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Showing posts from September, 2014

Antonio Torres "La Suprema" 1864 FE 19 style Classical Guitar: It's Completed and For Sale!

Torres assembled his guitars face down on the solera, having the plantilla of the guitar already cut to shape.

Jose L. Romanillos, Antonio de Torres, Guitar Maker, 1987




I recently finished a guitar that is based upon Antonio Torres's guitar FE 19, aka "La Suprema", which he constructed in 1864. Click here to see the plans that I used to make this guitar.

It has an Engelmann spruce top, California laurel back and sides, Spanish cedar neck, an Macassar ebony fret board, ebony binding and is French polished.

The string length is 650mm, width of the neck at the nut is 51.5mm and 62mm at the 12th fret.

I did not use the standard Torres style of "fan" or "kite" bracing on the guitar's top, instead I used a parallel bracing that Santos Hernandez used on several of his guitars. This bracing helps give the guitar a very beautiful, singing voice that is quite loud, its volume is more than adequate for a concert guitar. Another change from the original guita…

1860's Greek Revival House: Almost Done!

The great majority of people lived in rural areas where building was largely in the hands of carpenters and mechanics who relied on books. Thus it was through pattern books that the Greek Revival spread across the nation and became for nearly forty years the national style.

Leland M. Roth, A Concise History of American Architecture, 1979




Here's the house when I started working on it in late June...




This is what it looked like two weeks ago when I and my colleague, Mike, walked away to other projects.

We completed the siding repairs and I even found a door that matched the original door that you see on the right side of the building.

It was amazing that it took us 3 days with a skid steer loader to remove enough soil so water would drain away from the house.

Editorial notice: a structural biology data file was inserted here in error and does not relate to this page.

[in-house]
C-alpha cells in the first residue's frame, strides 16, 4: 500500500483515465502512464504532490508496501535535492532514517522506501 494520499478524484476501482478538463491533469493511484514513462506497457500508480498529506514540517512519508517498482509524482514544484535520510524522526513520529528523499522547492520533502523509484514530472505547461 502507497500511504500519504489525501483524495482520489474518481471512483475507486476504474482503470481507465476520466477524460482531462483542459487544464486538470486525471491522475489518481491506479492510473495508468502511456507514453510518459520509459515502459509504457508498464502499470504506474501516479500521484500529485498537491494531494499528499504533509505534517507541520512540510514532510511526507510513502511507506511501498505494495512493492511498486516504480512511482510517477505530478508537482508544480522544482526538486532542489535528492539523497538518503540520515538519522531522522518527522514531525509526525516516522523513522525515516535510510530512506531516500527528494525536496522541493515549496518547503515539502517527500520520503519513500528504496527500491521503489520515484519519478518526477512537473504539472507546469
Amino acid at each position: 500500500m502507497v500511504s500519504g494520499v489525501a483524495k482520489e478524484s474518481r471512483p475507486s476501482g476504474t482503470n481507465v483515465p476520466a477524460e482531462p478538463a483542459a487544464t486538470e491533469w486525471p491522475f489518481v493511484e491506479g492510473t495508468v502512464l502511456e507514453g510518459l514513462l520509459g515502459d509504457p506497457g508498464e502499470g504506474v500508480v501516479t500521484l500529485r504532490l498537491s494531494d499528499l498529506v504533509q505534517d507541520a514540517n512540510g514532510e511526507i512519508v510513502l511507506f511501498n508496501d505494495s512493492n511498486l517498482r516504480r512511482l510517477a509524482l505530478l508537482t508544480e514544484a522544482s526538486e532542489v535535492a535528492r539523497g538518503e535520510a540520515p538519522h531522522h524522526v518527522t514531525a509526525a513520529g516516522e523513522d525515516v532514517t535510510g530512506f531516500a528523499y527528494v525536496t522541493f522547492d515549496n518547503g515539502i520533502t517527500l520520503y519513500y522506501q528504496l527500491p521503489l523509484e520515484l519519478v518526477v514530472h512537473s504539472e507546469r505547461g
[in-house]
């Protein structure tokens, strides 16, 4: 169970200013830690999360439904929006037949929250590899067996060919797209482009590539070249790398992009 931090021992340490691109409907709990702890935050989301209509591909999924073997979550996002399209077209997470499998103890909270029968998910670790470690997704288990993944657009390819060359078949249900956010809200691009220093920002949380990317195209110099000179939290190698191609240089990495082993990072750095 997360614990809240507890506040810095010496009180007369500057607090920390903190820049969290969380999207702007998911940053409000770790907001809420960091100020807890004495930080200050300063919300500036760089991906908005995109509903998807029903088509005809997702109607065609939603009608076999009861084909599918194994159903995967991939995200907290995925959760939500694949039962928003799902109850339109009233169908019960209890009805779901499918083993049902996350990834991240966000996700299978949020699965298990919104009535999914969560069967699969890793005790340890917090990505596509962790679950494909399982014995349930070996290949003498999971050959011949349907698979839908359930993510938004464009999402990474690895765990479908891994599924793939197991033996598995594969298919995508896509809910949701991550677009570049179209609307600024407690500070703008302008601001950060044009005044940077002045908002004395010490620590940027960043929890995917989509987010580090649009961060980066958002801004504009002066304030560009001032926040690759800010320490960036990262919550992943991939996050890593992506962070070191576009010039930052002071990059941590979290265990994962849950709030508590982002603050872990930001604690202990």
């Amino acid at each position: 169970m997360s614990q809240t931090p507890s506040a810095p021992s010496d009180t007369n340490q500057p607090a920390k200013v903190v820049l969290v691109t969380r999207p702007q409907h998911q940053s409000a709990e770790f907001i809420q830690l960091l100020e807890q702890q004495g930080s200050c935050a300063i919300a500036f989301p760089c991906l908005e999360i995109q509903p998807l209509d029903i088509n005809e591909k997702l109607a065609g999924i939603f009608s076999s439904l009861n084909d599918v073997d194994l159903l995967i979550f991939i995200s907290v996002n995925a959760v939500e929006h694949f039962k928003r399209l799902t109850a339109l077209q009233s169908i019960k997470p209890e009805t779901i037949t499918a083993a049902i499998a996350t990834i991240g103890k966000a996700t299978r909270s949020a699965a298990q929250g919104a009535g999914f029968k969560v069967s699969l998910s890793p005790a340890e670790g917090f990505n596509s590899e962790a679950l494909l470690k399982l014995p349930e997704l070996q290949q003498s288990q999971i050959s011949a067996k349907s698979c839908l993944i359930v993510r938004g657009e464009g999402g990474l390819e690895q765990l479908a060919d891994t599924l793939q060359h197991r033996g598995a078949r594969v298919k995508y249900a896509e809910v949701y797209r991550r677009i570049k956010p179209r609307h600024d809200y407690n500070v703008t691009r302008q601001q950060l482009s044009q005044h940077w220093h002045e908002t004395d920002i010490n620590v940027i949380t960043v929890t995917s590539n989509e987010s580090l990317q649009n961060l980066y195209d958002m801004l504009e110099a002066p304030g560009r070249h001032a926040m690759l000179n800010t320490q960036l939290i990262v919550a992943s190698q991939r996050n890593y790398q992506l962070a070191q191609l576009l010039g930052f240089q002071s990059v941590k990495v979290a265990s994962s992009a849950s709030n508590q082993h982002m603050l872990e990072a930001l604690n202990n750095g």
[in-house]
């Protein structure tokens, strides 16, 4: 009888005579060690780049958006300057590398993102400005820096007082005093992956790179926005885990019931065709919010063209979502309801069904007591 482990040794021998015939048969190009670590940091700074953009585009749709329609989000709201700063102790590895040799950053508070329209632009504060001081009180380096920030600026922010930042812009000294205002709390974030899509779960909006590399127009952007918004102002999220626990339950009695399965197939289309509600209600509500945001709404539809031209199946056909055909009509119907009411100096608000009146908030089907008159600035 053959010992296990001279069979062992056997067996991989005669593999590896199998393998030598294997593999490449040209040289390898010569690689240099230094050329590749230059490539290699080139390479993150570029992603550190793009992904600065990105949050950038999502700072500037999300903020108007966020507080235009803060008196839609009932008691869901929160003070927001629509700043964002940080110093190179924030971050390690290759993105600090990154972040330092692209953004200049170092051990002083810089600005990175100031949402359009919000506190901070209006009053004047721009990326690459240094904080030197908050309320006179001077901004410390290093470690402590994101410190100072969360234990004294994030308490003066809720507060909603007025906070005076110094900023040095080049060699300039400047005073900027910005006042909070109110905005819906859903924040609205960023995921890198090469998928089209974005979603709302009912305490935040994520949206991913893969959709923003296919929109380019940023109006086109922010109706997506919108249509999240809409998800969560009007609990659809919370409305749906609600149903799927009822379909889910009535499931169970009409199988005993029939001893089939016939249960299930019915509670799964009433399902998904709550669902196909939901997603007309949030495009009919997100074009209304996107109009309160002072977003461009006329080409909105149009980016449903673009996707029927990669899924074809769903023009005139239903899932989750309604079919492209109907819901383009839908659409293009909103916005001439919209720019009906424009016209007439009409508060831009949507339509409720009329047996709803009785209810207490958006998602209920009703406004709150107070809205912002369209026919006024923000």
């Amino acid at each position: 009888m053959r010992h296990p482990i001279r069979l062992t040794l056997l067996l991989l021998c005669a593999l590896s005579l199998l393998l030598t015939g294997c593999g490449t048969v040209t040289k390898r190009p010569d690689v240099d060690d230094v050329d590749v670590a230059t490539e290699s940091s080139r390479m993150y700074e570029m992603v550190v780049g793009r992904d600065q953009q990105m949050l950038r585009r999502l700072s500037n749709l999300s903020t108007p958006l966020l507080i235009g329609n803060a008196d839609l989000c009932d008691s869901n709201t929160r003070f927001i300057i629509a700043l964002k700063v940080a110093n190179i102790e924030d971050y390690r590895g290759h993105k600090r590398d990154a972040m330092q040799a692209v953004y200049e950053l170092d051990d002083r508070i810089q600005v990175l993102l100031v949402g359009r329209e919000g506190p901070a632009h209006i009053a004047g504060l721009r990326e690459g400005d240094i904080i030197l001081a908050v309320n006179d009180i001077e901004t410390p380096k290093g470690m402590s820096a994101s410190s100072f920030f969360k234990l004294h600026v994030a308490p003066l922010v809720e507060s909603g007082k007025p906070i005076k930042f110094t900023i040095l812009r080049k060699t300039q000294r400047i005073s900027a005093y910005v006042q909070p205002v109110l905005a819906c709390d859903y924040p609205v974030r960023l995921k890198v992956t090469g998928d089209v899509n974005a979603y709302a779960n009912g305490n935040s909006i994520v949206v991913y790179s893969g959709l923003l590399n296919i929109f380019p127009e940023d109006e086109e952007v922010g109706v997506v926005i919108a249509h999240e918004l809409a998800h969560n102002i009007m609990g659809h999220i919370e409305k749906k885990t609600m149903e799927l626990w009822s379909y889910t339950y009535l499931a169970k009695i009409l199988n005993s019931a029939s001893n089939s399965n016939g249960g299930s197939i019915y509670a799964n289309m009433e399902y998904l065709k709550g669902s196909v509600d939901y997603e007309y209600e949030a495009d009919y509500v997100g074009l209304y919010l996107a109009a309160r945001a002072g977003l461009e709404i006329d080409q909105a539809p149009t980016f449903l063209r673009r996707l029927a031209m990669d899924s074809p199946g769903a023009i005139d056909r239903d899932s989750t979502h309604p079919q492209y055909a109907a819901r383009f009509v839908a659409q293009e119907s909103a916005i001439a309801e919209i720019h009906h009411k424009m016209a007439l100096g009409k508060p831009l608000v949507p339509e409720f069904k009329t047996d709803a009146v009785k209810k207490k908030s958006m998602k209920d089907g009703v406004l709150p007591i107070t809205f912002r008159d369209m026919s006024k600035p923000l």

We removed so much soil that we were able to fill in part of a washed out on the pasture that is next to the house, the hole we filled was over twelve feet deep, twelve feet wide and twelve feet long!

Yesterday, 9/26, I spent…

New Tool Racks

Simple flat shelves for small tools ranged along the walls at random, fitted in between beams and windows. Saws and large tools hung from pegs in the wall over the bench.

Aldren A. Watson, Country Furniture, 1974



I glued the back bindings onto the Hernandez y Aguado guitar copy (click here to learn more about that guitar) last Friday afternoon with great success. Then I turned my attention to my studio.



My studio is about 9'x11', space is at a premium, and I was hanging saws, braces and other tools that I use on a regular basis on the wall in a rather un-artistic manner, umm, the tools were hanging on nails. Not that that is a bad thing, just not aesthetic.

Several months ago I bought several bags of small shaker pegs at my local Woodcraft store so I could make better racks. Funny how long it can take me to get around to doing something, like finishing my new cabinet work bench so I can chuck my tool chest onto the trash heap where it belongs and clear more floor space.